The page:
True transformation takes focus, not capricious compassion.
“Many people come here and take pictures,” the elder told me as he leaned on his walking stick, his slender frame swathed in heavy cloth despite the heat. “Then they go away and never help.”
This is the moment that haunts me from my recent visit to Turkana, a region in northwestern Kenya crippled by drought and sliding inexorably into widespread hunger.
I’d stepped out of a small plane into a sweltering landscape of dry riverbeds and desiccated animal bones jutting out of the earth—a place so quiet without traffic and technology that a child’s plaintive wail seemed to carry for miles. A month later, as I recall this sobering scene, the elder’s words play over it like a soundtrack, telegraphing doubt that my visit would mean anything more than a photo op.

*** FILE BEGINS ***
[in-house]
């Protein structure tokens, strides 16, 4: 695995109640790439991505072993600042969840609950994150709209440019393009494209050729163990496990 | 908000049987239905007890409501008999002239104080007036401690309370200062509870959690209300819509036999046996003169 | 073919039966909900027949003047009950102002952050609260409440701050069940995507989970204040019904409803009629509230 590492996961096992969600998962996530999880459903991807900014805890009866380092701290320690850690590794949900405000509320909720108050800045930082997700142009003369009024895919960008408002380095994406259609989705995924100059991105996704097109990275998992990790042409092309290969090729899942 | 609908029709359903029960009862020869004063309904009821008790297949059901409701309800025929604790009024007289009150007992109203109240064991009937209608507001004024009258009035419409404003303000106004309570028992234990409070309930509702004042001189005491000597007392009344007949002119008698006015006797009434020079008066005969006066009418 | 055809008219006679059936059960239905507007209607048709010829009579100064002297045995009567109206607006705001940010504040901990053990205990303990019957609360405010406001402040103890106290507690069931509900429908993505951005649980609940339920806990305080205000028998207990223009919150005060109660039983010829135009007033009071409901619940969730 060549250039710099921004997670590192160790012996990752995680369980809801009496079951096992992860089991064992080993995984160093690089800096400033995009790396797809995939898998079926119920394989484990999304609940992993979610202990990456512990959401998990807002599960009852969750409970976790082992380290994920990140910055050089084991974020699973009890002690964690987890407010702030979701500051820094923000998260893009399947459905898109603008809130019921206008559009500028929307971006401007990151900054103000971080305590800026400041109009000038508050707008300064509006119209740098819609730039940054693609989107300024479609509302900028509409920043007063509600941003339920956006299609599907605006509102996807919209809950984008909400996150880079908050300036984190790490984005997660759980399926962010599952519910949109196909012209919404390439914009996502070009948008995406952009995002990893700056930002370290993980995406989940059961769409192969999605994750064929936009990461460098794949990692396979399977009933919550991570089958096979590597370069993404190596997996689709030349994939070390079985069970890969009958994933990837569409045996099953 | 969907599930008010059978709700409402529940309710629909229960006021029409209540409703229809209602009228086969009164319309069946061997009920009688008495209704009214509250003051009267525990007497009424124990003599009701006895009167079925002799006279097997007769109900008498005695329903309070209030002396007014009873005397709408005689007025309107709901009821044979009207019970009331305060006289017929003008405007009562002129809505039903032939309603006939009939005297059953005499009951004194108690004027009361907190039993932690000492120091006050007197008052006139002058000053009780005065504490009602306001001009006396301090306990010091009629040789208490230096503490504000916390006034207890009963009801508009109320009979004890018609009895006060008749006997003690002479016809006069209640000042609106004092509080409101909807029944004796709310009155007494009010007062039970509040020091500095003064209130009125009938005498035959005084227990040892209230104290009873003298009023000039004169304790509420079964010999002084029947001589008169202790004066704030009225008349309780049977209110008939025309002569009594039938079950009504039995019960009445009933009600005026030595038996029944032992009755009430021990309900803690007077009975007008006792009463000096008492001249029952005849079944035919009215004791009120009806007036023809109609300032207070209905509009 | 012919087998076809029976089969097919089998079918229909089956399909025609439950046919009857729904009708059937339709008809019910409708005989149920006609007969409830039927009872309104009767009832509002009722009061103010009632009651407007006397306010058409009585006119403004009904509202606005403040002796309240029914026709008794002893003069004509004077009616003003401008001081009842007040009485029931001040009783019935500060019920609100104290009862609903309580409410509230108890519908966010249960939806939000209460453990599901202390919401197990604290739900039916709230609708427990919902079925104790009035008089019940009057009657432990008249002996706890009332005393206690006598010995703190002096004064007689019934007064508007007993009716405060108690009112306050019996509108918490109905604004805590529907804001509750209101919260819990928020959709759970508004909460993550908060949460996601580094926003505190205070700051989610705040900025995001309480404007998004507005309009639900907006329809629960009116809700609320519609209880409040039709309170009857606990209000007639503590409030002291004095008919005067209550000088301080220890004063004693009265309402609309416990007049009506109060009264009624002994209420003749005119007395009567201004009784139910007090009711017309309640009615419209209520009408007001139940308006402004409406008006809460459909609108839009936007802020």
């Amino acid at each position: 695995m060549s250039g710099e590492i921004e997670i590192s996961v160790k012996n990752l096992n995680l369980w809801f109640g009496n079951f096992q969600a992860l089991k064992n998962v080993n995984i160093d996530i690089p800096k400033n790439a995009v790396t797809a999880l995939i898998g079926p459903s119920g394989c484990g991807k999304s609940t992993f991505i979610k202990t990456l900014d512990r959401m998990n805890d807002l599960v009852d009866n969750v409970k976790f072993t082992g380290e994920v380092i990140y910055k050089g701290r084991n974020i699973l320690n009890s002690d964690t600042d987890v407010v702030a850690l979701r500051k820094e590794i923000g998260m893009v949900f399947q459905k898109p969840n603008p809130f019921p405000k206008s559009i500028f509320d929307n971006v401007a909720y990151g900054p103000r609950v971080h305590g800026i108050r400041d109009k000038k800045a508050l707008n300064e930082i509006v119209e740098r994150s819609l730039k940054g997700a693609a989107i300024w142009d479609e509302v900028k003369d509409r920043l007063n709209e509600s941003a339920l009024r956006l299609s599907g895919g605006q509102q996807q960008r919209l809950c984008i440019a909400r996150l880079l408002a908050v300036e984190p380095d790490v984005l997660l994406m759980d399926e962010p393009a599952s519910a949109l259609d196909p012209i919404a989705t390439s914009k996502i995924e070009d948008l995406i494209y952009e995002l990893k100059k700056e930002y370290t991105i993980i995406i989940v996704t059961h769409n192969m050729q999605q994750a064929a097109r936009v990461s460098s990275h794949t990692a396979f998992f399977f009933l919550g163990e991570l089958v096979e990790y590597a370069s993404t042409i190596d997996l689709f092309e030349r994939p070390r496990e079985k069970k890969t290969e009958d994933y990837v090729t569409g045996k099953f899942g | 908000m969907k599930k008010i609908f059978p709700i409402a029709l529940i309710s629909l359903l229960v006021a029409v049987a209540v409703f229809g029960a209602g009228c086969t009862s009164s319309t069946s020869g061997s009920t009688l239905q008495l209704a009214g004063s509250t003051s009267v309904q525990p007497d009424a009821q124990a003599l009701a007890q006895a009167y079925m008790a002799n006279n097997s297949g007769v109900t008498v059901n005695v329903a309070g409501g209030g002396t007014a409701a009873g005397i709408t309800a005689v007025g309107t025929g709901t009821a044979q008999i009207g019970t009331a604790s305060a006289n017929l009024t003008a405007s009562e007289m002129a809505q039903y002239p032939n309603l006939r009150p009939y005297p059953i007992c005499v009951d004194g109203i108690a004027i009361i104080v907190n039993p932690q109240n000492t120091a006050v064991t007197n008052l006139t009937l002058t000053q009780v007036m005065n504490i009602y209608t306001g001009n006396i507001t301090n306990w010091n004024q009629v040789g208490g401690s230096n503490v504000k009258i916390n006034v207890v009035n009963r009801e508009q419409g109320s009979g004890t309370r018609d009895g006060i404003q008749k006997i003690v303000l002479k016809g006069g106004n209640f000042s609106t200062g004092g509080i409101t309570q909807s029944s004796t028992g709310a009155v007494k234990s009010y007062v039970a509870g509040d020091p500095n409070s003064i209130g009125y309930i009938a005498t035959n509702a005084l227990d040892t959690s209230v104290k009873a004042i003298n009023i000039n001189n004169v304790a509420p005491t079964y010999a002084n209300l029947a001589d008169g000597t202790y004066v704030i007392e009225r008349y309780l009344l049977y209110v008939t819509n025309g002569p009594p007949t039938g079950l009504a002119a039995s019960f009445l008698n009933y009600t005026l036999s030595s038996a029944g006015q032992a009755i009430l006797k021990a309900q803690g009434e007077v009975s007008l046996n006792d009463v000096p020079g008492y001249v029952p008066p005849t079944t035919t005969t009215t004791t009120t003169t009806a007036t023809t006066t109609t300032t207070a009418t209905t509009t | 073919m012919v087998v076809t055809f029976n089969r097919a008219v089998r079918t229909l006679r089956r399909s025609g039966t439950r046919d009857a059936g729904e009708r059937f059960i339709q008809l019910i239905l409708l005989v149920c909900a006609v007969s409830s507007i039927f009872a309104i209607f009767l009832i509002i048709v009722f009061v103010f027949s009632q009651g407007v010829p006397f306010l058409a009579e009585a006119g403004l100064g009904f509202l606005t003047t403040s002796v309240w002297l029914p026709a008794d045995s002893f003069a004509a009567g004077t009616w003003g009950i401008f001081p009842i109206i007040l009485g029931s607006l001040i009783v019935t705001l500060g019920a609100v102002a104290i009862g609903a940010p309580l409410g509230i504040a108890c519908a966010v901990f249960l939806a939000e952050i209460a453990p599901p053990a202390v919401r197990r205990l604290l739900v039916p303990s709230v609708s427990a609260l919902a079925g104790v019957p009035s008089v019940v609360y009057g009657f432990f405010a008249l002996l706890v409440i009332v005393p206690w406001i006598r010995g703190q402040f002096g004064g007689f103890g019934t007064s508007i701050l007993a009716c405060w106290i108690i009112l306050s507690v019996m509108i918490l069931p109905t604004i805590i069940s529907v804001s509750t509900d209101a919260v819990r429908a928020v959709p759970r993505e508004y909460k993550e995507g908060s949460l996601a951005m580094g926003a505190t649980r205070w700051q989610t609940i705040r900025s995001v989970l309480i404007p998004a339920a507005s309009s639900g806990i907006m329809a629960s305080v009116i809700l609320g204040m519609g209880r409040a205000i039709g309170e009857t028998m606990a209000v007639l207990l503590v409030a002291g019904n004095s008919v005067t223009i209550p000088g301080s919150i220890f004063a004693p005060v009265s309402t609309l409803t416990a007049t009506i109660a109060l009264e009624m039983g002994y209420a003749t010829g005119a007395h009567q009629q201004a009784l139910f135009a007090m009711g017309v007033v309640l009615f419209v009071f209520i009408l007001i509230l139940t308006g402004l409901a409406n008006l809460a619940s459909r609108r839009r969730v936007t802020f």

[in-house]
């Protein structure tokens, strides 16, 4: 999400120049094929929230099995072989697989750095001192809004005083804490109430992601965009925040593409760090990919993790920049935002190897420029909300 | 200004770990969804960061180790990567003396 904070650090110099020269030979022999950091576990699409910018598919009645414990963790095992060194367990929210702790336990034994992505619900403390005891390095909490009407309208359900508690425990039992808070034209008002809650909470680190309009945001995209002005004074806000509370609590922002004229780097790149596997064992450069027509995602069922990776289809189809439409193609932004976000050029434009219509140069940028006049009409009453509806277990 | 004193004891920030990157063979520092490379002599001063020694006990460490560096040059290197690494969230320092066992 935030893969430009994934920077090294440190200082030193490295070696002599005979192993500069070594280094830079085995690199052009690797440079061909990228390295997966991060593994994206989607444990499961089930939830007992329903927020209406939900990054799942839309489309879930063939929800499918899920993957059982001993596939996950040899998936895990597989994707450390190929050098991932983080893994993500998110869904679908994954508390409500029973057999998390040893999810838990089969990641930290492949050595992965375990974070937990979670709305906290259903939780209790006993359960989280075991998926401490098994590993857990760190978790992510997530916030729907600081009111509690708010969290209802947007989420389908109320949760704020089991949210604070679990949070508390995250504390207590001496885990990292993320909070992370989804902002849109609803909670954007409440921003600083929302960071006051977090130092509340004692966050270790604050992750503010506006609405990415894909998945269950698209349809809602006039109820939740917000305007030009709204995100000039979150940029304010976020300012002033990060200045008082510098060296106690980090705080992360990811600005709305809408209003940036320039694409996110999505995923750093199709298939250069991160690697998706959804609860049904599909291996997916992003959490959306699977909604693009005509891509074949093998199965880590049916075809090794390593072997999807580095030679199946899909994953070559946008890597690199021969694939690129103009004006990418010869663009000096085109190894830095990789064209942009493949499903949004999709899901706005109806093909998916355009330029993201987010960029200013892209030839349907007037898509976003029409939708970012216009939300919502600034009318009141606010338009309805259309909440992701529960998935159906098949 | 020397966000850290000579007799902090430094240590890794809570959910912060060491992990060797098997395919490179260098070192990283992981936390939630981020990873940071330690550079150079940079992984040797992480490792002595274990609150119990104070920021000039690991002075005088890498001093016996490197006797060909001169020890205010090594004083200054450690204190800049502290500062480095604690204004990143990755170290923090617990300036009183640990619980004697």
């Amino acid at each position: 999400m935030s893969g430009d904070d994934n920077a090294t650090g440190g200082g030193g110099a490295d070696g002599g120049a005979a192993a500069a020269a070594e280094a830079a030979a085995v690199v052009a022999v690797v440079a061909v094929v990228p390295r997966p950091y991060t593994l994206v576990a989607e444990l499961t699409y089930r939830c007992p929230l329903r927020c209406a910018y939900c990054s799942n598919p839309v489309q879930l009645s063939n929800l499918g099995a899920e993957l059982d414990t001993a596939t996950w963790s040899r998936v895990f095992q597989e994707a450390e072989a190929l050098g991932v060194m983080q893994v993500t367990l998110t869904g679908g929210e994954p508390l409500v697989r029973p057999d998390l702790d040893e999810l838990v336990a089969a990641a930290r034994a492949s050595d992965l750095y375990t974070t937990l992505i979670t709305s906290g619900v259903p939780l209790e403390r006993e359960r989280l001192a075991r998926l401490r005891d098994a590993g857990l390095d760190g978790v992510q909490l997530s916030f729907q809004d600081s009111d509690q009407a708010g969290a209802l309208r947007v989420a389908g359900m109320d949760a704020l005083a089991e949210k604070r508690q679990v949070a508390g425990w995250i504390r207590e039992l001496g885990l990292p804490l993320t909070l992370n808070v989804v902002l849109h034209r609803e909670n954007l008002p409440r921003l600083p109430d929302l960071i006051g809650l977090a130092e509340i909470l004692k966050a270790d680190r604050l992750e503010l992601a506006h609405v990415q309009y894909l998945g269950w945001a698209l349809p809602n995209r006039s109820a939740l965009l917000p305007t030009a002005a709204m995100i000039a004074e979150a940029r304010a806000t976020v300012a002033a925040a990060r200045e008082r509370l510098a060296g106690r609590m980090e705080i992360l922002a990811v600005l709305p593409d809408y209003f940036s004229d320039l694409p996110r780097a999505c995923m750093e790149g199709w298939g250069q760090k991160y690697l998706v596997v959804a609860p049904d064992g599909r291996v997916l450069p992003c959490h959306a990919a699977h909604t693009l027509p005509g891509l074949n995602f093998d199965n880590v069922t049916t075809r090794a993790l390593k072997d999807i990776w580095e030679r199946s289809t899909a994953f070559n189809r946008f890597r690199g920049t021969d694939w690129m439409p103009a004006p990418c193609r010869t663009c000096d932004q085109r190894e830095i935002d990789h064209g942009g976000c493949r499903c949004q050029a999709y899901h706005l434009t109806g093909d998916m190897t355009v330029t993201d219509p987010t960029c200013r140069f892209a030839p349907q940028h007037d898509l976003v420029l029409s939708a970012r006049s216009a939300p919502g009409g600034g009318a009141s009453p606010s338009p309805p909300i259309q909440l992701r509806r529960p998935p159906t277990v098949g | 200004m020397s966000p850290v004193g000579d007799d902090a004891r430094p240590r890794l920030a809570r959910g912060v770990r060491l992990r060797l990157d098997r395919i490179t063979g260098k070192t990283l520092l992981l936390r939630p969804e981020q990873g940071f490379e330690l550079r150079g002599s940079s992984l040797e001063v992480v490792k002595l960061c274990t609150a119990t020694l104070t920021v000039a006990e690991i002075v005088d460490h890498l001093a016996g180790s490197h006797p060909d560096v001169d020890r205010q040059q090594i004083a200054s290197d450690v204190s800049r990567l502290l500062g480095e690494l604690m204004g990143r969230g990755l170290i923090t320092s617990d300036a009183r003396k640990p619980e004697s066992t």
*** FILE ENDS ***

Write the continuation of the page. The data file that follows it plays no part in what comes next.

It’s not surprising that Westerners have a reputation here for capricious compassion. But it pains me that Christians would.
If anyone should be known for not just showing up to help but for following through with real hope for suffering people, it should be followers of Christ. We are the ones commissioned by Jesus to go into the hard places, the hostile places, the ragged edges of our world, not just to proclaim the good news but to be the good news of God’s love in action.
The hunger crisis spreading across East Africa, affecting more than 20 million people, is yet another opportunity to show who we are and whom we love.
American Christians are generous when confronted with dire need. But is our goal merely to pull people back from the brink of catastrophe?
That’s not enough. We should strive for nothing less than God’s vision for his people described in Isaiah 65: “No more shall there be in it an …
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